Wrapping Up

This Friendly AI discussion has taken more time than I planned or have.  So let me start to wrap up.

On small scales we humans evolved to cooperate via various pair and group bonding mechanisms.  But these mechanisms aren’t of much use on today’s evolutionarily-unprecedented large scales.  Yet we do in fact cooperate on the largest scales.  We do this because we are risk averse, because our values mainly conflict on resource use which conflicts destroy, and because we have the intelligence and institutions to enforce win-win deals via property rights, etc.

I raise my kids because they share my values.  I teach other kids because I’m paid to.  Folks raise horses because others pay them for horses, expecting horses to cooperate as slaves.  You might expect your pit bulls to cooperate, but we should only let you raise pit bulls if you can pay enough damages if they hurt your neighbors.

In my preferred em (whole brain emulation) scenario, people would only authorize making em copies using borrowed or rented brains/bodies when they expected those copies to have lives worth living.  With property rights enforced, both sides would expect to benefit more when copying was allowed.  Ems would not exterminate humans mainly because that would threaten the institutions ems use to keep peace with each other.

Similarly, we expect AI developers to plan to benefit from AI cooperation, via either direct control, indirect control such as via property rights institutions, or such creatures having cooperative values.  As with pit bulls, developers should have to show an ability, perhaps via insurance, to pay plausible hurt amounts if their creations hurt others.  To the extent they or their insurers fear such hurt, they would test for various hurt scenarios, slowing development as needed in support.  To the extent they feared inequality from some developers succeeding first, they could exchange shares, or share certain kinds of info.  Naturally-occurring info-leaks, and shared sources, both encouraged by shared standards, would limit this inequality.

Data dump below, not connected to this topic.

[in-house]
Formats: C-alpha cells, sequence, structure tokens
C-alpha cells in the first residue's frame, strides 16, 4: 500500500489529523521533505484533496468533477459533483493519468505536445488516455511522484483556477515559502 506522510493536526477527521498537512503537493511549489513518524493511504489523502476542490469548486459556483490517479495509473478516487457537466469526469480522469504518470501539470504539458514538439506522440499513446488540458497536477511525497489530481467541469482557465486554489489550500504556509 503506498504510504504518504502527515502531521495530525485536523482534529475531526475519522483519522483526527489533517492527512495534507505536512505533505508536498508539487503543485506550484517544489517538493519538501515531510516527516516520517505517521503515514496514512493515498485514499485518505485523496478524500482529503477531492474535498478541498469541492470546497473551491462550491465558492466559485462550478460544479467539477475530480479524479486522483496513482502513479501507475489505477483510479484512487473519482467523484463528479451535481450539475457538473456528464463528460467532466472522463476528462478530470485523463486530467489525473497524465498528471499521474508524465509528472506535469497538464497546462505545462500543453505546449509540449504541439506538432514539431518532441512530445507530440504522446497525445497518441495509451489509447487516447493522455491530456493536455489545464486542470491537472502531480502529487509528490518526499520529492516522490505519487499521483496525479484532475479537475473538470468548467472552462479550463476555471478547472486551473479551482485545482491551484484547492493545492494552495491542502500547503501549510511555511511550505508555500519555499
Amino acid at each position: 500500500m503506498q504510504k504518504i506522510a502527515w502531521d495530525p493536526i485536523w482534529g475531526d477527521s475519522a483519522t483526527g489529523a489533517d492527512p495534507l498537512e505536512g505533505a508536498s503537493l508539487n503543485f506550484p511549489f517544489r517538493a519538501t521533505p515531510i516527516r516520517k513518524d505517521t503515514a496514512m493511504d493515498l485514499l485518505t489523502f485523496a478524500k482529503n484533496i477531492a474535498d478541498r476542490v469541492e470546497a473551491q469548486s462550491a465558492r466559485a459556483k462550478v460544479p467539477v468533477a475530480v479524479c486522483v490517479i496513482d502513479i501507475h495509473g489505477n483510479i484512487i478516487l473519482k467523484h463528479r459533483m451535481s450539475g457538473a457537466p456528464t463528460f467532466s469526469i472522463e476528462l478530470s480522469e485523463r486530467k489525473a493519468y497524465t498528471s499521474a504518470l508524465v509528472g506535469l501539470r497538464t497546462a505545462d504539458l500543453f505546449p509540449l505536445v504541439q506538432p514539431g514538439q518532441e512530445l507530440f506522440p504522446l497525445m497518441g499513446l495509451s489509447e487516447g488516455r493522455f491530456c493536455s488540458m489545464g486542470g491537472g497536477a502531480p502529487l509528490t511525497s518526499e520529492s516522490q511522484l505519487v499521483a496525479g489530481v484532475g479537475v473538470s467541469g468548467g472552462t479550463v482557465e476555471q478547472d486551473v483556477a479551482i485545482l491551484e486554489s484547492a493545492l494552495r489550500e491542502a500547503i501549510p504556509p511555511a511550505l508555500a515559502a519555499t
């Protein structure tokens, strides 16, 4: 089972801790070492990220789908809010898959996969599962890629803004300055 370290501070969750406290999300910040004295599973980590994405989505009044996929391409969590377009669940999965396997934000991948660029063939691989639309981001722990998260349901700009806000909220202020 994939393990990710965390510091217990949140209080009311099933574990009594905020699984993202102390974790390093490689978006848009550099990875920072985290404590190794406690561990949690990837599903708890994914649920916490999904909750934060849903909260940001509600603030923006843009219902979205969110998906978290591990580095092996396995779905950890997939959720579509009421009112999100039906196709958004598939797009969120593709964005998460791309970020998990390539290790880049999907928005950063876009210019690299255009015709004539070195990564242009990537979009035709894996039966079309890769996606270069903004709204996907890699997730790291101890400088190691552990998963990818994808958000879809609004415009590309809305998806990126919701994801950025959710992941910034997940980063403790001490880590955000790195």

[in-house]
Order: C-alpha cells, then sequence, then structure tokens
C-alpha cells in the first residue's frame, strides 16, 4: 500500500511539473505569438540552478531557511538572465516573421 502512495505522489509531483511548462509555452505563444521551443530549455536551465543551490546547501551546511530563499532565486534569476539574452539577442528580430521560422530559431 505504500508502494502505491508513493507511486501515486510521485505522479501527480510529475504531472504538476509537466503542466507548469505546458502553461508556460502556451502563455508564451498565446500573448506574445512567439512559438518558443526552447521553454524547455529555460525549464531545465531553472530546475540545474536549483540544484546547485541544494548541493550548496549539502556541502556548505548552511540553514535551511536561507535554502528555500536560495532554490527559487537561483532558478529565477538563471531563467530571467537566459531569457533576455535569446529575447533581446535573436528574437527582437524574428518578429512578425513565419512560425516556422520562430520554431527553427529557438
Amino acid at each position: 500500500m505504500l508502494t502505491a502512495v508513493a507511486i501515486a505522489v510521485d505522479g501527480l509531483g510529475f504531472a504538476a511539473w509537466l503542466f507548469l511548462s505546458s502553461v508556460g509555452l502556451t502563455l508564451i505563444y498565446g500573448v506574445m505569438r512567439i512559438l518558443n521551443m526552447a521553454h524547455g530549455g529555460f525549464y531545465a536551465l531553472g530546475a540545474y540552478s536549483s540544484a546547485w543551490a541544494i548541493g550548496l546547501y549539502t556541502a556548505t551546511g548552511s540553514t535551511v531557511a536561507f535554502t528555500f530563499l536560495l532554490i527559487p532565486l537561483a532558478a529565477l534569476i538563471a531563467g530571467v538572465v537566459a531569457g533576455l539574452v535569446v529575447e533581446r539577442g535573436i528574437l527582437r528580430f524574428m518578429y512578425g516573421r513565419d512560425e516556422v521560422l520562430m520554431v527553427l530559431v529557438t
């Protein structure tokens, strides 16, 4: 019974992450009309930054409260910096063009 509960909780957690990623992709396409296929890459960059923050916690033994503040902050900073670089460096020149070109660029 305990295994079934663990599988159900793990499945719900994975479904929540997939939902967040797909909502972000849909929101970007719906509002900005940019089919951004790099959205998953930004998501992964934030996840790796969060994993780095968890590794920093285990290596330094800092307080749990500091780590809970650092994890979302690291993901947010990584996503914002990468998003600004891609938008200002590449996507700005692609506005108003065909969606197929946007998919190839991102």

In this context, I read Eliezer as fearing that developers, insurers, regulators, and judges, will vastly underestimate how dangerous are newly developed AIs.  Eliezer guesses that within a few weeks a single AI could grow via largely internal means from weak and unnoticed to so strong it takes over the world, with no weak but visible moment between when others might just nuke it.  Since its growth needs little from the rest of the world, and since its resulting power is so vast, only its values would make it treat others as much more than raw materials.  But its values as seen when weak say little about its values when strong.  Thus Eliezer sees little choice but to try to design a theoretically-clean AI architecture allowing near-provably predictable values when strong, to in addition design a set of robust good values, and then to get AI developers to adopt this architecture/values combination.

This is not a choice to make lightly; declaring your plan to build an AI to take over the world would surely be seen as an act of war by most who thought you could succeed, no matter how benevolent you said its values would be.  (But yes if Eliezer were sure he should push ahead anyway.)  And note most Eliezer’s claim’s urgency comes from the fact that most of the world, including most AI researchers, disagree with Eliezer; if they agreed AI development would likely be severely regulated, like nukes today.